An average of $7735 is being paid out today to compensate 55 people for being wrongly evicted from Housing NZ homes after a flawed methamphetamine test.
But Housing NZ is asking any other people to come forward who may have been adversely affected, as it has only contacted 295 of about 800 eligible former Housing NZ tenants.
The Government made a regulation change on Friday so that the payments would not affect any benefit payments, and the first payments are being made today.
It follows an apology in September from Housing NZ for kicking out about 800 tenants from their state homes for meth tests that were wrongly used and not needed.
Between July 2013 and May 2018, nearly 5000 Housing NZ properties were tested for meth contamination, but Housing NZ used testing guidelines that had little merit and had cost $100 million in unnecessary tests and cleanup.
About half tested positive for the standard at the time, which was 10 times lower than the new standard that has been in place since May.
About 800 tenants were found responsible and evicted. Many threw out all their belongings because of fear of meth contamination.
Housing Minister Phil Twyford said in addition to the first 55 payments, a further 92 assistance claims had been approved and, once an offer was accepted, payments would be made immediately.
"Housing NZ is working with other government agencies to find those affected and contact has been made with 295 people so far."
There was no cap on the payments, and Twyford urged any people to come forward who may be eligible.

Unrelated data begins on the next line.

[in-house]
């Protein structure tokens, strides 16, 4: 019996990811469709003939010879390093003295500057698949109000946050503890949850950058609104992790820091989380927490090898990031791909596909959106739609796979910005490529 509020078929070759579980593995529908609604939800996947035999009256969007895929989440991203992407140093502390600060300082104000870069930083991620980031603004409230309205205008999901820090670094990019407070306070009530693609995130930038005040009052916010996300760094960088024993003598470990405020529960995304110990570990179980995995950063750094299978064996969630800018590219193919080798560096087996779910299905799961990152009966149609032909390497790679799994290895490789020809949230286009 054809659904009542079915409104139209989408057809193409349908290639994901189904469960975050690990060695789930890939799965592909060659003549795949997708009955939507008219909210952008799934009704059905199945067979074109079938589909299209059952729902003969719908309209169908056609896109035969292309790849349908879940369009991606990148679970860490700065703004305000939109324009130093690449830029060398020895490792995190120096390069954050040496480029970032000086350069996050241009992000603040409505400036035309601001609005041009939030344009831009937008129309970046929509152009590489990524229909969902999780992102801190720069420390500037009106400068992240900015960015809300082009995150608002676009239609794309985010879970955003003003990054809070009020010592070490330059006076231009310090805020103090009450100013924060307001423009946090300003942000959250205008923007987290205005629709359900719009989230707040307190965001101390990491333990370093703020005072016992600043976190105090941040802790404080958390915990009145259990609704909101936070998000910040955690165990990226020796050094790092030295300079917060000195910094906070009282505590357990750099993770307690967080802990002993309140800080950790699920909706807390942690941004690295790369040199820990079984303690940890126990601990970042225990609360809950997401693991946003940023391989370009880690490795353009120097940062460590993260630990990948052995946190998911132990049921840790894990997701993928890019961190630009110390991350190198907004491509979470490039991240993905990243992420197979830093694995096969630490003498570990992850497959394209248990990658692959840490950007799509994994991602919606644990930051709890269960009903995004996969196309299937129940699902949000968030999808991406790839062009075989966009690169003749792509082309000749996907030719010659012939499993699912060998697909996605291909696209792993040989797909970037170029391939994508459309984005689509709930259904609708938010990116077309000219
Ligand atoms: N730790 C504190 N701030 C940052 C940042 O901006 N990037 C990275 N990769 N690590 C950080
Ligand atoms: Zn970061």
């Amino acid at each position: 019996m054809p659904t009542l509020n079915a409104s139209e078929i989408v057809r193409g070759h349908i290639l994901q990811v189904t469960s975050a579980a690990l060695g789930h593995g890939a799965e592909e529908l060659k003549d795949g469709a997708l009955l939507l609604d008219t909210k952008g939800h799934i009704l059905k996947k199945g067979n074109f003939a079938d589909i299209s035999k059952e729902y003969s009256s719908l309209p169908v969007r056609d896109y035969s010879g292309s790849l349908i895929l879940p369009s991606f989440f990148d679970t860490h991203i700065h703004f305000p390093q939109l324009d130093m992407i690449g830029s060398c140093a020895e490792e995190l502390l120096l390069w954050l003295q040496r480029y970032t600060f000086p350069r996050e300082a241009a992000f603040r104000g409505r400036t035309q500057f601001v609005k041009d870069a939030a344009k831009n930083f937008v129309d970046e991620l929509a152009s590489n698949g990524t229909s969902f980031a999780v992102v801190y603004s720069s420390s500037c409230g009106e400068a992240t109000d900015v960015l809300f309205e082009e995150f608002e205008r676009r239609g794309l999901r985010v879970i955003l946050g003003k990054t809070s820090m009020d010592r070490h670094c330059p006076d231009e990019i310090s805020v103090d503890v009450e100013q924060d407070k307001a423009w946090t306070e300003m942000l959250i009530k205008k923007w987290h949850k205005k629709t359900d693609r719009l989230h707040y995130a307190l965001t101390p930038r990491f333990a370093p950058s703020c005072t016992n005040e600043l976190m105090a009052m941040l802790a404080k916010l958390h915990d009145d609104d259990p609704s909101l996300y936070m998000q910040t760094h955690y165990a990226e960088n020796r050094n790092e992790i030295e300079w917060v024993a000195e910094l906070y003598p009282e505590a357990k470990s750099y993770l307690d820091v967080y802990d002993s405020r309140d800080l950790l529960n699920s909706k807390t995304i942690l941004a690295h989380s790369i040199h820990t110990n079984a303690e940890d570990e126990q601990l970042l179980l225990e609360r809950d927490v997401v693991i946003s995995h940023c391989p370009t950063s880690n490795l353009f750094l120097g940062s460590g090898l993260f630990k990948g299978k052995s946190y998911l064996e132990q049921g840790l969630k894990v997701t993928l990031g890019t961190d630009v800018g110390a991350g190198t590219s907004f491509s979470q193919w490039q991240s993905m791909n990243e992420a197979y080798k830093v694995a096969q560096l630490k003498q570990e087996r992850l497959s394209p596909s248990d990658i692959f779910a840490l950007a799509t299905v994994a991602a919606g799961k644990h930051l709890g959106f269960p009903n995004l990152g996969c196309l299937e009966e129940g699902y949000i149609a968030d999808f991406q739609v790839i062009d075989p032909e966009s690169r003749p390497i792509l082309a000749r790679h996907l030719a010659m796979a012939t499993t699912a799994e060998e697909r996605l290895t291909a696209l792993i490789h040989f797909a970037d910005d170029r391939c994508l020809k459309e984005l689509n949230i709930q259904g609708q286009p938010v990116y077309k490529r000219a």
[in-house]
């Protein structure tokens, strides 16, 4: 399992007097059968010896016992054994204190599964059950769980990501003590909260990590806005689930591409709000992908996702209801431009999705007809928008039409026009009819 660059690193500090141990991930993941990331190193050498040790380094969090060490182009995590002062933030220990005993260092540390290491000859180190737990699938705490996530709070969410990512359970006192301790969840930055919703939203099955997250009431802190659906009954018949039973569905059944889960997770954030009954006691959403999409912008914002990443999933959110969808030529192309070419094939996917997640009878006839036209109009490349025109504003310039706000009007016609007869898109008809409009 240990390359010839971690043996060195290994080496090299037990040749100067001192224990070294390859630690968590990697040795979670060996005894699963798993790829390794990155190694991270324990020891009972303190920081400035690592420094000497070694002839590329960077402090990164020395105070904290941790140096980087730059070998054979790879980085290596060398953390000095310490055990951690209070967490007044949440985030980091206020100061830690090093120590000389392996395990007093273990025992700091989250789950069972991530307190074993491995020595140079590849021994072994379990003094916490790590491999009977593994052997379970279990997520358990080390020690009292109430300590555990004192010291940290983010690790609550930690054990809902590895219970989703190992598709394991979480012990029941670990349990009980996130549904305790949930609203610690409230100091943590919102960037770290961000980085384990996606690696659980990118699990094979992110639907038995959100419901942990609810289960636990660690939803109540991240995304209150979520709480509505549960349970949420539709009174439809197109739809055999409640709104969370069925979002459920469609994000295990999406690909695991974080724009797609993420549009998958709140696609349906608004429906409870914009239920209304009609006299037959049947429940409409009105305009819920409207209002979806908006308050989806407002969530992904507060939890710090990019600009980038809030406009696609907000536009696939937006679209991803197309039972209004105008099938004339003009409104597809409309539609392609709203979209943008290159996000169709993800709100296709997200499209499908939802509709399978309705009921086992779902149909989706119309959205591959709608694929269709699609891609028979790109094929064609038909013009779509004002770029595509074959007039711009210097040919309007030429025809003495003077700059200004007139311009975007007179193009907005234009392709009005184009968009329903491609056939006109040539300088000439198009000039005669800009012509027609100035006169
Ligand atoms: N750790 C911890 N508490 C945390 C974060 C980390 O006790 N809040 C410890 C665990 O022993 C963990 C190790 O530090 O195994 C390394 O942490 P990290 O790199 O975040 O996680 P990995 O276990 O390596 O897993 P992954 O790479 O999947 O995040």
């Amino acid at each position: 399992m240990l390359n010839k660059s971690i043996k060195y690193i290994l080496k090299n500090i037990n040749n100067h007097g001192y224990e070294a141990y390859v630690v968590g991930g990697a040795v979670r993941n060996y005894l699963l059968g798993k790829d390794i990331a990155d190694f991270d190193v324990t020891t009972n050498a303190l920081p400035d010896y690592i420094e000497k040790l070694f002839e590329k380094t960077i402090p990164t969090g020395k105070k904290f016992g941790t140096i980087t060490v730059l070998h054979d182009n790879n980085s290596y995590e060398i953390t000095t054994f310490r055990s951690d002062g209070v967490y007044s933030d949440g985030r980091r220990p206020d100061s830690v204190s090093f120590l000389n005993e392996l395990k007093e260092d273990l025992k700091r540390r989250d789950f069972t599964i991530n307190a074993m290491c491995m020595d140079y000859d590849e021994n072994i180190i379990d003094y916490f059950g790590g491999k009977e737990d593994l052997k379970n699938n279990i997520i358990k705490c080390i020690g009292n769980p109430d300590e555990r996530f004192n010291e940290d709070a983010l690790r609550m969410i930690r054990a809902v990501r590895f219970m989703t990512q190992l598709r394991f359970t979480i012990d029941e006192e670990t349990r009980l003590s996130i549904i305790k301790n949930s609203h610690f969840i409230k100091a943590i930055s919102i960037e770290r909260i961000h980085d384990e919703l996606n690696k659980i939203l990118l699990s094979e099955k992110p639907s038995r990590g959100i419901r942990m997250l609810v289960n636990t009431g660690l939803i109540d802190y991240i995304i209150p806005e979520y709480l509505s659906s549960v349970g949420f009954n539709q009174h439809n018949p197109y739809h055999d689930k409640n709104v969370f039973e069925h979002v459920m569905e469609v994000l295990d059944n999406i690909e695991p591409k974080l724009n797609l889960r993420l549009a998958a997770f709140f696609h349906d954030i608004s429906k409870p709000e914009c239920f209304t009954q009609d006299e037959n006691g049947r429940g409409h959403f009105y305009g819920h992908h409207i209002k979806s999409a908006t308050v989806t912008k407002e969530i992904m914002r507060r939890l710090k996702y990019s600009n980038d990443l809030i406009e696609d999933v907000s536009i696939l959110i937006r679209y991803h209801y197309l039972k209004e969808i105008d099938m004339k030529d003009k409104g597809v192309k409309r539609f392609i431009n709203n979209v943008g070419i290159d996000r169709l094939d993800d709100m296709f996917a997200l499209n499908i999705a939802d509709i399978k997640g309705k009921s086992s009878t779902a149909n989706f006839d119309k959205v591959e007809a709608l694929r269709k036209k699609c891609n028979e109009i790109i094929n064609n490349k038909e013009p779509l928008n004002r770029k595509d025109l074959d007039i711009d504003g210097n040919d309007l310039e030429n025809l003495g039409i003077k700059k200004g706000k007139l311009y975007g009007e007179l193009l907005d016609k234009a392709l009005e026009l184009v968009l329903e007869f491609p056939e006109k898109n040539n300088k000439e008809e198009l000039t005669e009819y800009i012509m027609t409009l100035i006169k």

The payouts were because of material losses and were made on a case-by-case basis, covering expenses such as moving costs and furniture replacement.
Twyford said whether methamphetamine was in the house at all was "a separate issue".
"But if there's no baseline testing going on, you have no way of knowing who is responsible for this infinitesimally small trace of meth residue," he told Newstalk ZB.
"To throw someone out on the street and, in some cases, to make them homeless - that's a terrible breach of natural justice.
"The average payment so far is $7735 and each affected tenant has received a formal apology from Housing NZ."
He expected the total cost to come between $4m and $5m, which would come out of Housing NZ's operating expenditure.
"We're committed to putting this right because this systemic failure of government had far reaching consequences for many people."
The apology from Housing NZ followed a report from the Prime Minister's chief science advisor that found there was no evidence of any real risk from passive, third-hand exposure to meth.
The discredited meth test meant that tens of thousands of harmless properties had been cleaned and tested at a cost of millions for dollars.
Twyford said Housing NZ has new social objectives to make sure their focus is on continuing to be a compassionate landlord.
The objectives include providing warm, dry, and healthy rental housing for those who need it most, while assisting tenants to sustain a tenancy and be well-connected to their communities.
They also include being a fair and reasonable landlord, treating tenants and their neighbours with respect, integrity and honesty.